Posted in English

Neuter Kids on the Block

I mentioned a few weeks back that I had backed out of a seminar on suffragettes in Portugal. Well, the tutor, seminar leader, whatever, sent out an email with some course materials. I was interested in the opening lines (In the image up there, 👆) Can you spot it?

As you probably know, portuguese has two genders, masculine and feminine, and all nouns have one or the other, even though physical objects and abstract concepts have no biological sex, they are all sorted into two categories too. And if referring to a group of – say – two women and two men, or even a thousand women and one male cat, the fact that there’s a mix of genders means you use the masculine as default so it would be “eles” not “elas”. Obviously this seems a bit silly on its face. I’m not going to get on my soapbox here because it’s not my language, but it seems like it would be fairer if you went with the majority or something. Anyway, what you have in the screenshot is the use of “querides” with an – es ending instead of either – as or – os.

It’s easy to see why this makes sense from a feminist point of view since mixed groups shouldn’t default to the masculine ending. It’s not just a typo either. At the end she says “beijinhos para todes”, which I keep pronouncing as “toads” and imagining a princess/frog situation.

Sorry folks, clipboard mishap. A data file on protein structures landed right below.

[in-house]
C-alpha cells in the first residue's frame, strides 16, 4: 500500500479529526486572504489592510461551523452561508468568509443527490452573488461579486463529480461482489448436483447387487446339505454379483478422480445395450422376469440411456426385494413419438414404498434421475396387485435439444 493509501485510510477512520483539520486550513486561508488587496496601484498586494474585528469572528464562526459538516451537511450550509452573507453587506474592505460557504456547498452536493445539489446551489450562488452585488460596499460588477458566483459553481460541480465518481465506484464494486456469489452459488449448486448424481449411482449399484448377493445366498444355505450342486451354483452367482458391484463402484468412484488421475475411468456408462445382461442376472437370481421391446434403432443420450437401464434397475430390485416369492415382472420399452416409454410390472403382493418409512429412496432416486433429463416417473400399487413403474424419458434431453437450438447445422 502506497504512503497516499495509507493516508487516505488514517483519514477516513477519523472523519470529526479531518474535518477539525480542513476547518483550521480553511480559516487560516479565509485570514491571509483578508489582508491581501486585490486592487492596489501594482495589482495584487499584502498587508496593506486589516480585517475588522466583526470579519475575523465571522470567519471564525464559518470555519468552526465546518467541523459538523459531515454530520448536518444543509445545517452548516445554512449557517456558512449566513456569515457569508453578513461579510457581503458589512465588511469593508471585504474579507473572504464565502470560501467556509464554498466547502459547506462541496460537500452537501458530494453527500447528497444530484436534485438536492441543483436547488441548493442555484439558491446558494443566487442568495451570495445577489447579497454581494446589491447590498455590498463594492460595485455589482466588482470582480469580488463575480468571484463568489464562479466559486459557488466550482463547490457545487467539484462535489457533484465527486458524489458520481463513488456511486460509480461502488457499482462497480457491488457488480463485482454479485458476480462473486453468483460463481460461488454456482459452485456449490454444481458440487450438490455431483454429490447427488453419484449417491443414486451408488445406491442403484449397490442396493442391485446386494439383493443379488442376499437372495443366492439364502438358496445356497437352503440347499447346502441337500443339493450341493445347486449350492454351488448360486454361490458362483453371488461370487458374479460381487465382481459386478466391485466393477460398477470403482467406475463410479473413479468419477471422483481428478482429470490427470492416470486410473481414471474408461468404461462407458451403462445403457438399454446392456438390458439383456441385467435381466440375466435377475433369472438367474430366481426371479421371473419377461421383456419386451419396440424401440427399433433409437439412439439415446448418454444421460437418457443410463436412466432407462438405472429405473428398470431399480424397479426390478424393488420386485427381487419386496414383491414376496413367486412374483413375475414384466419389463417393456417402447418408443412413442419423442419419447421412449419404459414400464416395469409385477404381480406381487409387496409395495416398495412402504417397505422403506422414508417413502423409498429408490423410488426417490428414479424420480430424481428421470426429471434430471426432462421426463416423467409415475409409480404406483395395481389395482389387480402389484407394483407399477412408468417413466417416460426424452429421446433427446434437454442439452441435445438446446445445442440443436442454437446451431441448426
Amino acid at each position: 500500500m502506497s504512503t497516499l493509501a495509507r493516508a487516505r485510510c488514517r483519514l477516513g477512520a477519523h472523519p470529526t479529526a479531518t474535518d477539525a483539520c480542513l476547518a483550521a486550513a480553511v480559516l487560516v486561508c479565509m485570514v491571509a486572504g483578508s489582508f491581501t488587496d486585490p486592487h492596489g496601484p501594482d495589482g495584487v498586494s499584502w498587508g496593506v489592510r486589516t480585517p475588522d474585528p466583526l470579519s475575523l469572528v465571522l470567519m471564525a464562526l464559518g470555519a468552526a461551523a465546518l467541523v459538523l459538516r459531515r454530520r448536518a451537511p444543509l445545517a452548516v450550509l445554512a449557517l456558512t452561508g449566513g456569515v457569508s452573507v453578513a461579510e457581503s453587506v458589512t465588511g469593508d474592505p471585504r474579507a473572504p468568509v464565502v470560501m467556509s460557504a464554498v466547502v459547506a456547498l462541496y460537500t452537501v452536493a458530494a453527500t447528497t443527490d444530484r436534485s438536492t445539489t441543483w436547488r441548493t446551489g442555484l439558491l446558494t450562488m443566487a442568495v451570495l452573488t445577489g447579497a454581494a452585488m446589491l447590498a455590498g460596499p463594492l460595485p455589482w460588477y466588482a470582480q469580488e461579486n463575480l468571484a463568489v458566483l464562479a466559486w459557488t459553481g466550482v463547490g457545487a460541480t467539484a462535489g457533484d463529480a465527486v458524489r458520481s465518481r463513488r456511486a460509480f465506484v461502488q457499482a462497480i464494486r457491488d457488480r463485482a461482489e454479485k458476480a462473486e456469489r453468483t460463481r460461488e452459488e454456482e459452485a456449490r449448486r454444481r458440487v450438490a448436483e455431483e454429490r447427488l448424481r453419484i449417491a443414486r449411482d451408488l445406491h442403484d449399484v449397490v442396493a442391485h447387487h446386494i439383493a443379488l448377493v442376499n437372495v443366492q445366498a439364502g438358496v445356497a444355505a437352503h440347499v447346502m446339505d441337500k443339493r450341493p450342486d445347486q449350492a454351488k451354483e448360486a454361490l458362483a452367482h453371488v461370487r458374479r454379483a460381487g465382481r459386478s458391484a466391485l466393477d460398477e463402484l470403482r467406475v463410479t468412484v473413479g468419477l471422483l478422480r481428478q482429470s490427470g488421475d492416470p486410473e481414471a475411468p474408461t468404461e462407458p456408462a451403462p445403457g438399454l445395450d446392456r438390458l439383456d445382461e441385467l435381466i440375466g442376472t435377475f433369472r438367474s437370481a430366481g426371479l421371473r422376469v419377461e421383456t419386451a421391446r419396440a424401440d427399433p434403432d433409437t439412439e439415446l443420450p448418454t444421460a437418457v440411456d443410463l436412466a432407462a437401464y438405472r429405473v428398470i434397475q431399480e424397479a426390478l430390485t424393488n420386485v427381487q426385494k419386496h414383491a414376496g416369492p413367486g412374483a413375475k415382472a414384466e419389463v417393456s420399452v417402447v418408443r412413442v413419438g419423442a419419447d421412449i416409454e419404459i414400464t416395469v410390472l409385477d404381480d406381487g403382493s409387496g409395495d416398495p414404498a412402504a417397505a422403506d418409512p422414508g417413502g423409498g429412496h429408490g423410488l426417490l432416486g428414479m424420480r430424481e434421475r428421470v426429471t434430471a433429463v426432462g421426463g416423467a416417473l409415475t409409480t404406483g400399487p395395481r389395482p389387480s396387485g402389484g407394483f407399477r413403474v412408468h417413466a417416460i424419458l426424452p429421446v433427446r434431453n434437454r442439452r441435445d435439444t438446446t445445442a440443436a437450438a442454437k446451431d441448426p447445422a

I’ve had someone explain to me that e can be used as an ending for people describing themselves as “non-binary”. I haven’t seen any examples of this in the wild. For example, if you read the Wikipedia entry for Sam Smith you’ll find it carefully written to avoid any pronouns or gender-specific endings that refer to him directly. Where they do exist they are made to refer to other nouns. For example in the first paragraph it says “é uma personalidade britânica” where the a on the end of britânica refers to “personalidade” not to Smith himself. I think it would be kind of silly to squeeze gender-specific endings out of words referring to people, since a language that has gender for everything except people would be even sillier than a language that has gender for everything including people. IMHO one of the best things about English is that you don’t have the faff of remembering random genders for every single object and every single idea that has ever existed. If they don’t have a sex then they are all just “it”, and that’s beautifully simple.

O Feminino é o Moderno

And one final thought on gender: I always find it odd that for example the idea of feminity itself is masculine. What do I mean? Well, there’s a book called “O Feminino e o Moderno” by Ana Luísa Vilela, Fábio Maria da Silva and Maria Lúcia Dal Farra. Why is The Feminine Masculine? Weird historical reasons, that’s why!

Equally surprising is the word “grávida” (pregnant) which, if you look it up, is defined as the feminine version of grávido, as if men could get pregnant and in fact pregnant men were the default. It’s all a bit Judith Butler if you ask me.

Posted in English

Gender Wars 3: Attack of the Nouns

Madculine and Feminine nouns
Two nouns undergoing “flexão”